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The Outer Banks’ bridge battle

RALEIGH — The Pea Island National Wildlife Refuge was created in 1937 along the northern part of Hatteras Island to protect shore birds and the many species of migratory waterfowl that use the North Carolina Outer Banks as a stopover.

The 5,800-acre refuge was also created for another purpose, clearly stated on its website: “provide opportunities for public enjoyment of wildlife and wildlands resources. Public use programs focus on interpretation, environmental education, wildlife observation, wildlife photography and fishing.”

A lawsuit recently filed by environmental groups over the construction of a bridge to replace the decaying Bonner Bridge ignores that critical objective.

The lawsuit argues for a 17-mile bridge that would bypass the Pea Island refuge by taking the structure through the adjoining sound and bringing traffic back onto Hatteras Island just north of Rodanthe.

The North Carolina Department of Transportation plans to build a replacement bridge that runs parallel to the current 2.7-mile bridge that crosses Oregon Inlet.

The current Bonner Bridge is 49 years old and has been in poor shape for more than a decade. The structure is critical to the Outer Banks’ economy and connects the northern portions of the barrier islands with 60-mile long Hatteras Island.

The existing plans for a shorter replacement bridge make sense for a couple of reasons: It’s cheaper than the 17-mile bridge envisioned by the environmentalist opponents, and it can be built quicker, meaning that safety concerns regarding the current bridge will be alleviated earlier.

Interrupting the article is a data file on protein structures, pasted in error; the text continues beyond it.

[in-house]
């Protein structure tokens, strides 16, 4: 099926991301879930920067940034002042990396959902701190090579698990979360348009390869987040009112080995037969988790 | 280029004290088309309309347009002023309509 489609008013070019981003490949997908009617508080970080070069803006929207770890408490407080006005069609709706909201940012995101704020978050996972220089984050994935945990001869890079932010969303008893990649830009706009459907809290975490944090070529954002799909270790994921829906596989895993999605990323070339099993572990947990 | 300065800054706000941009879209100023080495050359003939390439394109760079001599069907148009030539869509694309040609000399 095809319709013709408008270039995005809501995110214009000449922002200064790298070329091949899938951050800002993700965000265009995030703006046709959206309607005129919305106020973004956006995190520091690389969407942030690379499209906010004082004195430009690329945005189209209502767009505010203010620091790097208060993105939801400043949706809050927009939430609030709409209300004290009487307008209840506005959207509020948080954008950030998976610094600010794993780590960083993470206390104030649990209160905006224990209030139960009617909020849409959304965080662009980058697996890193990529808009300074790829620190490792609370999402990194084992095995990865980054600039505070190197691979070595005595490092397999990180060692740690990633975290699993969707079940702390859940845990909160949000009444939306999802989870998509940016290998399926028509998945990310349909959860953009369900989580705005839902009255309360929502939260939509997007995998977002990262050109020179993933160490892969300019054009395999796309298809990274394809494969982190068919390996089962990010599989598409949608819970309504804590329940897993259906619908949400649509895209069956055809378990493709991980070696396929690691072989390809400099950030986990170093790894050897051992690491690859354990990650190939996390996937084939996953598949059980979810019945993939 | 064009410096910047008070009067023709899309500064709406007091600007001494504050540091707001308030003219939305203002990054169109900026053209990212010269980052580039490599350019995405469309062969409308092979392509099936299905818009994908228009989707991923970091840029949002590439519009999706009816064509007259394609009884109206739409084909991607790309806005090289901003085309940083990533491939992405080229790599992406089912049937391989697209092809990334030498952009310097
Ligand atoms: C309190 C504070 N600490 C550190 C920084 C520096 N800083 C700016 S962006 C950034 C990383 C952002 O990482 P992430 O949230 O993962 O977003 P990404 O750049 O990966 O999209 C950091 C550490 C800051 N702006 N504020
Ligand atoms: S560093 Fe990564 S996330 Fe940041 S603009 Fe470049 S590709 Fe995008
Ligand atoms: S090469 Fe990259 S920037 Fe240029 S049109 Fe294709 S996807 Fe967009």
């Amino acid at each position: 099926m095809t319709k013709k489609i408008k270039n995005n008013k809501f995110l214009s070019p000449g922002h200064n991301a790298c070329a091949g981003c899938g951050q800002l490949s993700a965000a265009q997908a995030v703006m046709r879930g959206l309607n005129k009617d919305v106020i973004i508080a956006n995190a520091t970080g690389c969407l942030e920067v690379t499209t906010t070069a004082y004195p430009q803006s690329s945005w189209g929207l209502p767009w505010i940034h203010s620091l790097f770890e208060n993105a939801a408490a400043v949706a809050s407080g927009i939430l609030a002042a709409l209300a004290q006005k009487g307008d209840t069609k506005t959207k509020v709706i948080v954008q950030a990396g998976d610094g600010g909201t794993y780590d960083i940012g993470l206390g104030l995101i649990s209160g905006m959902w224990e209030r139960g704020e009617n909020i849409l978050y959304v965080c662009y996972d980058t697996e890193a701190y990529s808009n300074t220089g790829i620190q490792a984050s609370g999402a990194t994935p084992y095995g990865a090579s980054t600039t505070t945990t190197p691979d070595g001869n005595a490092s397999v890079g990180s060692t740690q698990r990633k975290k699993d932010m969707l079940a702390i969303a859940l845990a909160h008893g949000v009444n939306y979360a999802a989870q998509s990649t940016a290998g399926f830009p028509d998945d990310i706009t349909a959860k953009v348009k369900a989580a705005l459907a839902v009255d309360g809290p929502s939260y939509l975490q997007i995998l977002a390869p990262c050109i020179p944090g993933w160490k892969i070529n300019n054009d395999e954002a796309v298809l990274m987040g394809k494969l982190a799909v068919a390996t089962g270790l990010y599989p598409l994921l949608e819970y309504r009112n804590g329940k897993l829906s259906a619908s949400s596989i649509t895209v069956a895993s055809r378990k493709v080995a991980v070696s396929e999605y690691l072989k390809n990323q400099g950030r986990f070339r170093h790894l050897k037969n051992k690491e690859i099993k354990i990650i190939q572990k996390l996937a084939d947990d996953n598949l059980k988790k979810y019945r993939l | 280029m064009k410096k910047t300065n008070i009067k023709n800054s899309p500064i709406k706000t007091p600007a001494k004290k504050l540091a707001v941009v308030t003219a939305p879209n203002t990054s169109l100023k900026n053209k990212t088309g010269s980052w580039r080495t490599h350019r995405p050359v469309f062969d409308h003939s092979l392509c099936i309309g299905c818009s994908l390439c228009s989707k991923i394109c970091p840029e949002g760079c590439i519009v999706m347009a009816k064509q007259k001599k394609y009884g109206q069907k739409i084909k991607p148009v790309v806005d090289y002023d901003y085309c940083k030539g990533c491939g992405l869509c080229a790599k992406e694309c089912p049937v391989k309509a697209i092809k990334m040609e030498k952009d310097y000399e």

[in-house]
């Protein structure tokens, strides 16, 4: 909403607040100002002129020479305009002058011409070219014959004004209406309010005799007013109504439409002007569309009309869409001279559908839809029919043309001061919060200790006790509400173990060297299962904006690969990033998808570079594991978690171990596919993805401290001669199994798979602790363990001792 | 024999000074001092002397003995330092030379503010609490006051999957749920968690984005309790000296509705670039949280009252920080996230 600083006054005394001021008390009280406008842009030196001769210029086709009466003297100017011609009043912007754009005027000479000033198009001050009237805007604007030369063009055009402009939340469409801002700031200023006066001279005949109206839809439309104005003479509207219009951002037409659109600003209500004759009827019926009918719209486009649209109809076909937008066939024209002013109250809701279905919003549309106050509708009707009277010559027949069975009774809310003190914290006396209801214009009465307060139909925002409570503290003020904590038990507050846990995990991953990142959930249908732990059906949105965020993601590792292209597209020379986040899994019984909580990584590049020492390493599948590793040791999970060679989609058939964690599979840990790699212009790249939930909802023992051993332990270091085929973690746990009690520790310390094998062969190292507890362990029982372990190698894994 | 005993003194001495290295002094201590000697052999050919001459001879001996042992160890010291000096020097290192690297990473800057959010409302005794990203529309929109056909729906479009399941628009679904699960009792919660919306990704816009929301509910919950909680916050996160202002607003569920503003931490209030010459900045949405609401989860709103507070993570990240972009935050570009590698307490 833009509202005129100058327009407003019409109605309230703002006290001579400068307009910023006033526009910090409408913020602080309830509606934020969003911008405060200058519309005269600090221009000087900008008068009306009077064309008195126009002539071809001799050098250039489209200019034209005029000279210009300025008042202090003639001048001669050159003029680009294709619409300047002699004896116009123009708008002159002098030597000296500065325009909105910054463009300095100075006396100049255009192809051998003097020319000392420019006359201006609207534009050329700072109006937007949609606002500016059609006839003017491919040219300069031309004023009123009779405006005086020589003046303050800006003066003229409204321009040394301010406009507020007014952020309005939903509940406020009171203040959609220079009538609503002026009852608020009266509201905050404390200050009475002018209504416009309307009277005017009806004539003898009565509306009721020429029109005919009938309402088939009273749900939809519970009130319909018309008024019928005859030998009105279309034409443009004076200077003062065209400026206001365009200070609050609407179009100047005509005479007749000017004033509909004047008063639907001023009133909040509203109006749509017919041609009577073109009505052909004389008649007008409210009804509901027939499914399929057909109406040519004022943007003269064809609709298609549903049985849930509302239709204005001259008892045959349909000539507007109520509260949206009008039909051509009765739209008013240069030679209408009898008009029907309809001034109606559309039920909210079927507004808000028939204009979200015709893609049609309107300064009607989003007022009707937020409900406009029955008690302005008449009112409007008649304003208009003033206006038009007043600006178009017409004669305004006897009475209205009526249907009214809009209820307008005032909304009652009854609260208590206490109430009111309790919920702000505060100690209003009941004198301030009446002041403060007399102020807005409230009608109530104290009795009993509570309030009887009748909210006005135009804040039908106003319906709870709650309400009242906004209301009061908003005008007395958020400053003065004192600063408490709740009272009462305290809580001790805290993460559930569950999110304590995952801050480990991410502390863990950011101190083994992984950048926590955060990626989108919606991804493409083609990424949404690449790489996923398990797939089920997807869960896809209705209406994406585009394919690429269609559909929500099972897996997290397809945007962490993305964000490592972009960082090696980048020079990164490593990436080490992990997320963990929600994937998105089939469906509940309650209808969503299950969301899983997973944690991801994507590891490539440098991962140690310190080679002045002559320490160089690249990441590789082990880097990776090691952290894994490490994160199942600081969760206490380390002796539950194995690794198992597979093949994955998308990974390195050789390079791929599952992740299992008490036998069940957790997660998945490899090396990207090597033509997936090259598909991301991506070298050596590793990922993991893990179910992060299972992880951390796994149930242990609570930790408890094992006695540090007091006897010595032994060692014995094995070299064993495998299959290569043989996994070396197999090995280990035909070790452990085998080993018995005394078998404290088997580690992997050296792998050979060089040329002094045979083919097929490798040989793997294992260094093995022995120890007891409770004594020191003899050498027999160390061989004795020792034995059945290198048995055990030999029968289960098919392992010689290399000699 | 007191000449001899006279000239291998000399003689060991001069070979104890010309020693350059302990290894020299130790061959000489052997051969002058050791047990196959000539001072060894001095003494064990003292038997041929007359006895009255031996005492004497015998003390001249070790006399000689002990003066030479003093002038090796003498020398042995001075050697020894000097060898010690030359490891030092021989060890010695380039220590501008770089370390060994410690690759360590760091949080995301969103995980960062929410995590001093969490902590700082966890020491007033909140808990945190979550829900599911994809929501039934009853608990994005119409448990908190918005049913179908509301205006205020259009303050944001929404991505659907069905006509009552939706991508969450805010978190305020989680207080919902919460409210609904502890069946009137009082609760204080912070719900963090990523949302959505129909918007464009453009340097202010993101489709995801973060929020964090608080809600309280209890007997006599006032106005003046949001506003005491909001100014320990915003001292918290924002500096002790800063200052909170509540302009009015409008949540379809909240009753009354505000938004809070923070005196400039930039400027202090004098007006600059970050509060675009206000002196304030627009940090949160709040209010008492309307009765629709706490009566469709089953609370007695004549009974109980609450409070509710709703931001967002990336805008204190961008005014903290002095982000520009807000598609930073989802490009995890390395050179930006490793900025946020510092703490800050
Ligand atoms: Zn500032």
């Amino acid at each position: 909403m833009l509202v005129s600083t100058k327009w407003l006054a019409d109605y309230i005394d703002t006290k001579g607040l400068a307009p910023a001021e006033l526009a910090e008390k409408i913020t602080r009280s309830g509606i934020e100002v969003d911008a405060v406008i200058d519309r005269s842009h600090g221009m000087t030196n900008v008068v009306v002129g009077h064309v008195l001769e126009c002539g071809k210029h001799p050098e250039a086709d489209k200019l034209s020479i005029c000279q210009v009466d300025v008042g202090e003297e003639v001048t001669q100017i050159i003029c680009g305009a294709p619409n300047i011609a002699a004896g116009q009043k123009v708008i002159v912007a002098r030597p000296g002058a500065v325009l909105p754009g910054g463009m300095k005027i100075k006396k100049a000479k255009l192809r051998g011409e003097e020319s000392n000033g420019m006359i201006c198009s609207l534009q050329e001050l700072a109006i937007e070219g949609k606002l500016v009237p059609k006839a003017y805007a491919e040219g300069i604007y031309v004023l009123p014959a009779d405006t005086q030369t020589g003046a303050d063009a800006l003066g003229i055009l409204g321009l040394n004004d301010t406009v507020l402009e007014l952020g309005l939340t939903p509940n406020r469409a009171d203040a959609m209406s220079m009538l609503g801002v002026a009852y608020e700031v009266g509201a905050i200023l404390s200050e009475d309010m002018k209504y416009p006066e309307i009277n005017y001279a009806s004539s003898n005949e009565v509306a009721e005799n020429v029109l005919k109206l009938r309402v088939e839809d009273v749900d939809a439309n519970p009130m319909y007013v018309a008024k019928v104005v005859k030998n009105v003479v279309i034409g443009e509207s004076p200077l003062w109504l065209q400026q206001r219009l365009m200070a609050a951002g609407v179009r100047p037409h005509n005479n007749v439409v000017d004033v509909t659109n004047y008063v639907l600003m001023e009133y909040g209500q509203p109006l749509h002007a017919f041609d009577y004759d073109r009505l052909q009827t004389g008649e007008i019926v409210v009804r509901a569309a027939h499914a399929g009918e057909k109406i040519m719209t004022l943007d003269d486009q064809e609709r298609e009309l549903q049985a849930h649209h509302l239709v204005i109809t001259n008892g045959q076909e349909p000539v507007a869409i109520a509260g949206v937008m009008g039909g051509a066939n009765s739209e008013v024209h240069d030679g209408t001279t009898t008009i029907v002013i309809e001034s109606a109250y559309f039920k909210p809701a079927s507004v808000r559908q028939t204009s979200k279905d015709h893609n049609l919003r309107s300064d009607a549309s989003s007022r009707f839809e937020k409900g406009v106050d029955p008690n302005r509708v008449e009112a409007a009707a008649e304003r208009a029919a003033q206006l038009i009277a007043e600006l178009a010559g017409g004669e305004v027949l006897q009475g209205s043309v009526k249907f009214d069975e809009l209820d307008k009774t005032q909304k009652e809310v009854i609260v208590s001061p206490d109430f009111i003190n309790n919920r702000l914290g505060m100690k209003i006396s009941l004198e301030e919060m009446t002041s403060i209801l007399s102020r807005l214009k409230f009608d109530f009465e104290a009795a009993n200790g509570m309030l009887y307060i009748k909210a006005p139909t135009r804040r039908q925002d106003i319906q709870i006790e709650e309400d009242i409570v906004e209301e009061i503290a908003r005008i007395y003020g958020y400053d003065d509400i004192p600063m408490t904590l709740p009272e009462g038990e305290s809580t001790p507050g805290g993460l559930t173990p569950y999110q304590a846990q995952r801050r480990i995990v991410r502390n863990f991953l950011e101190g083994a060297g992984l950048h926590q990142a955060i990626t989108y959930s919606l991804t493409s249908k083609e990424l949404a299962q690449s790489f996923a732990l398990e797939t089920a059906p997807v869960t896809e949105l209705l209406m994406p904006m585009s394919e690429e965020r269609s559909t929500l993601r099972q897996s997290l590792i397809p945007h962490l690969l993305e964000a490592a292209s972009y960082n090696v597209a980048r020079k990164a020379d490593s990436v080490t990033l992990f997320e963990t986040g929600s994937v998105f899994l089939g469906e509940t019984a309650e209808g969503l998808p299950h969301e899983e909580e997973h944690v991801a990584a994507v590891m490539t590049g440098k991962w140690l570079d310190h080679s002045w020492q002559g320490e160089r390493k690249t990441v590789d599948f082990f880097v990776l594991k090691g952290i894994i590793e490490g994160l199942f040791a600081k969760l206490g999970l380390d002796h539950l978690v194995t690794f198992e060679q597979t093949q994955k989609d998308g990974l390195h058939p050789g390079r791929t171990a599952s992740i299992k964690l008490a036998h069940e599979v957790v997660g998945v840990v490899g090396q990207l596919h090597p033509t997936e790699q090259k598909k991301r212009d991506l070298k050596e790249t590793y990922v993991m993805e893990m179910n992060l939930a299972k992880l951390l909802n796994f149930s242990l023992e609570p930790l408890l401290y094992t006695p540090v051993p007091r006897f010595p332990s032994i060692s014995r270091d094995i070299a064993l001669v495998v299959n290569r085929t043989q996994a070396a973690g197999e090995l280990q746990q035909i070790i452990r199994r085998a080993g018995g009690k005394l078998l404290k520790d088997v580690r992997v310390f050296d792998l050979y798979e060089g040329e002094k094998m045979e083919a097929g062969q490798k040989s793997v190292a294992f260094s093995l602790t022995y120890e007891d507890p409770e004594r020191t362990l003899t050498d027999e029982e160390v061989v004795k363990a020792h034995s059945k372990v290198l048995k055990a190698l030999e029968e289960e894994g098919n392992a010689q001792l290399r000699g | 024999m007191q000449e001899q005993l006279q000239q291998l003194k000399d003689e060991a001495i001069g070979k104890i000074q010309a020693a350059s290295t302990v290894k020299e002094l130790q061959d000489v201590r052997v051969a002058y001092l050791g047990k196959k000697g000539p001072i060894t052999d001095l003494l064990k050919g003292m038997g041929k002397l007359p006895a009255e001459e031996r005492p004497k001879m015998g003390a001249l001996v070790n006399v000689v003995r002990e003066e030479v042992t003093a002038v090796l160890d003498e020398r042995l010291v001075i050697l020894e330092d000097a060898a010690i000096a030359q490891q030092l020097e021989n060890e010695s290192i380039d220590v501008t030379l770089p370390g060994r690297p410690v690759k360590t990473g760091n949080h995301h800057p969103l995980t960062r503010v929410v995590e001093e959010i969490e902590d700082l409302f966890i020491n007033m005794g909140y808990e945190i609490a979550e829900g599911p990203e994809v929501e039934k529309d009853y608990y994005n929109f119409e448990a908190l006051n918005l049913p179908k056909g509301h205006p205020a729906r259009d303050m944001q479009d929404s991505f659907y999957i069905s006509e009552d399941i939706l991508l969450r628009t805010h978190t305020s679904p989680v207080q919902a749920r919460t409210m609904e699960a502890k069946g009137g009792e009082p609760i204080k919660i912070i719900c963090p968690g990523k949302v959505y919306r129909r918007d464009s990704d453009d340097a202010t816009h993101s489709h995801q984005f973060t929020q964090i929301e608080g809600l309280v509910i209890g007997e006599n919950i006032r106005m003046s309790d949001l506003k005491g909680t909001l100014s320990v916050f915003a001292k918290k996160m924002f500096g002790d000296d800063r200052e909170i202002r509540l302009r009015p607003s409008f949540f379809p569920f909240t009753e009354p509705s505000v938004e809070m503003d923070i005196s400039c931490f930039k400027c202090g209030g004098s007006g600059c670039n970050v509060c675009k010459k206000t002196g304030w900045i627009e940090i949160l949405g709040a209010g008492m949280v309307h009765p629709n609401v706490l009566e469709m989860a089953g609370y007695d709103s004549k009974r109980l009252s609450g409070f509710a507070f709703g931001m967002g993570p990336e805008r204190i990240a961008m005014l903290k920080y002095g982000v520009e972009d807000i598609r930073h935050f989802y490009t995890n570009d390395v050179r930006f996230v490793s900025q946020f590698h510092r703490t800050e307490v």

The shorter replacement bridge is expected to cost $300 million, while the 17-mile alternative carries a projected price tag of $1 billion.

Sure, the cost of maintaining the beach road on the ever-shifting sands won’t be cheap, but you can buy a lot of asphalt for $700 million.

The groups that filed the lawsuit — the National Wildlife Refuge Association and Defenders of Wildlife, who are represented by the Southern Environmental Law Center — say that maintenance of the road, N.C. 12, has and will hurt the natural area.

But what of the construction of an additional 14 miles of bridge pilings pounded into the floor of the sound? Does that cause no environmental damage?

More importantly, a 17-mile bridge will greatly diminish the presence of people from the Pea Island National Wildlife Refuge and the northern 14 miles of Hatteras Island.

With no state maintenance, the waves and wind will eventually do their work on the strip of N.C. 12 that is there now. Access to the northern part of the wildlife refuge and island will be primarily by boat.

Maybe that’s the purpose of the lawsuit. If so, maybe another lawsuit is in order.

This one can force the U.S. Department of the Interior to realign the objectives of the wild areas under its supervision to say that only really smart people who really appreciate nature and are willing to spend substantial sums of money to see it shall be afforded opportunities to do so.

Scott Mooneyham writes about North Carolina politics for the Capitol Press Association.

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